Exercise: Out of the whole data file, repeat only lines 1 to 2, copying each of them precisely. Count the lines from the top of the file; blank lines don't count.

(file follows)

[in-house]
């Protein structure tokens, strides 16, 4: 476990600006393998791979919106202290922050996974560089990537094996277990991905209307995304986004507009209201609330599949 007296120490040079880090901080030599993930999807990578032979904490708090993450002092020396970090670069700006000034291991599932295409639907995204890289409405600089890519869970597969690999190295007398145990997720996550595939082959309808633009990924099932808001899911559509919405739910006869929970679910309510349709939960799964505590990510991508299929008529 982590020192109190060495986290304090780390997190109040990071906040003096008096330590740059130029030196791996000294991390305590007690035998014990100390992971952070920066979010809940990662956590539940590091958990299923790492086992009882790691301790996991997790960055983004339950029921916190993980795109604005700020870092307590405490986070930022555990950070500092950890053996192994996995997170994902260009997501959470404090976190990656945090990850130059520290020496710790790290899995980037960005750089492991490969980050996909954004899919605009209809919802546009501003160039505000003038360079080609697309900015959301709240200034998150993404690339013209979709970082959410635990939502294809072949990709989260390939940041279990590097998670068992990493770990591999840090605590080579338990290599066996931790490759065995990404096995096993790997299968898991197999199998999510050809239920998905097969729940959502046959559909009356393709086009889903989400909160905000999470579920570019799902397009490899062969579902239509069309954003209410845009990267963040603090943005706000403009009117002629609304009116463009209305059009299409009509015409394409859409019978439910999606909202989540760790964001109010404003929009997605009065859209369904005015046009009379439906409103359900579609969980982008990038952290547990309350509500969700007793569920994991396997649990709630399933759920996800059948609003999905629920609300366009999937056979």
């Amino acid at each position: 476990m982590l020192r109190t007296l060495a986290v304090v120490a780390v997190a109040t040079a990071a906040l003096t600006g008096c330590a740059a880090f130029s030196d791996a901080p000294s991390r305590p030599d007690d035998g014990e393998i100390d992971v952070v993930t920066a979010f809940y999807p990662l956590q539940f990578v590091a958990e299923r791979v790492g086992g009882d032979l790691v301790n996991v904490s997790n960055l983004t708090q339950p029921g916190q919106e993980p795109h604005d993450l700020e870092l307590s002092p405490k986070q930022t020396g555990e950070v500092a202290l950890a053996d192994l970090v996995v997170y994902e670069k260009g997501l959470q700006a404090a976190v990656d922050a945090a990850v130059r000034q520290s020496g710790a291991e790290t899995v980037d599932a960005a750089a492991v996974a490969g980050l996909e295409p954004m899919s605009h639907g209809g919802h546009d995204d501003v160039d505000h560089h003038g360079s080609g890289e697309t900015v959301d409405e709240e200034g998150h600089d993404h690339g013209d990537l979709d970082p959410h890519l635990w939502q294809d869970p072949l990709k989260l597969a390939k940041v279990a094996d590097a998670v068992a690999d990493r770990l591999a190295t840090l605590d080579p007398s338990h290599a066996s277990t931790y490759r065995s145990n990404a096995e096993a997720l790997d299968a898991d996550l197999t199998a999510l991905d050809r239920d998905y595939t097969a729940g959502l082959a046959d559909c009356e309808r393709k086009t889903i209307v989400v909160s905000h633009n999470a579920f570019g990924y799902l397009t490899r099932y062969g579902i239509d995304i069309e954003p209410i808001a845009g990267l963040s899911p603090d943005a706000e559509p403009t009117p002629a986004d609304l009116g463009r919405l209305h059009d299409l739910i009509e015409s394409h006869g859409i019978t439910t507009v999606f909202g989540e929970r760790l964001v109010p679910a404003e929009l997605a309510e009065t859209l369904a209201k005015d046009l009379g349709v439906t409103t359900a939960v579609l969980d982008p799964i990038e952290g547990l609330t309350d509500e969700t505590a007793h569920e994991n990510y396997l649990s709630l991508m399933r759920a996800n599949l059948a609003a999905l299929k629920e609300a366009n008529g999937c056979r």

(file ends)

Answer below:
[in-house]
């Protein structure tokens, strides 16, 4: 476990600006393998791979919106202290922050996974560089990537094996277990991905209307995304986004507009209201609330599949 007296120490040079880090901080030599993930999807990578032979904490708090993450002092020396970090670069700006000034291991599932295409639907995204890289409405600089890519869970597969690999190295007398145990997720996550595939082959309808633009990924099932808001899911559509919405739910006869929970679910309510349709939960799964505590990510991508299929008529 982590020192109190060495986290304090780390997190109040990071906040003096008096330590740059130029030196791996000294991390305590007690035998014990100390992971952070920066979010809940990662956590539940590091958990299923790492086992009882790691301790996991997790960055983004339950029921916190993980795109604005700020870092307590405490986070930022555990950070500092950890053996192994996995997170994902260009997501959470404090976190990656945090990850130059520290020496710790790290899995980037960005750089492991490969980050996909954004899919605009209809919802546009501003160039505000003038360079080609697309900015959301709240200034998150993404690339013209979709970082959410635990939502294809072949990709989260390939940041279990590097998670068992990493770990591999840090605590080579338990290599066996931790490759065995990404096995096993790997299968898991197999199998999510050809239920998905097969729940959502046959559909009356393709086009889903989400909160905000999470579920570019799902397009490899062969579902239509069309954003209410845009990267963040603090943005706000403009009117002629609304009116463009209305059009299409009509015409394409859409019978439910999606909202989540760790964001109010404003929009997605009065859209369904005015046009009379439906409103359900579609969980982008990038952290547990309350509500969700007793569920994991396997649990709630399933759920996800059948609003999905629920609300366009999937056979």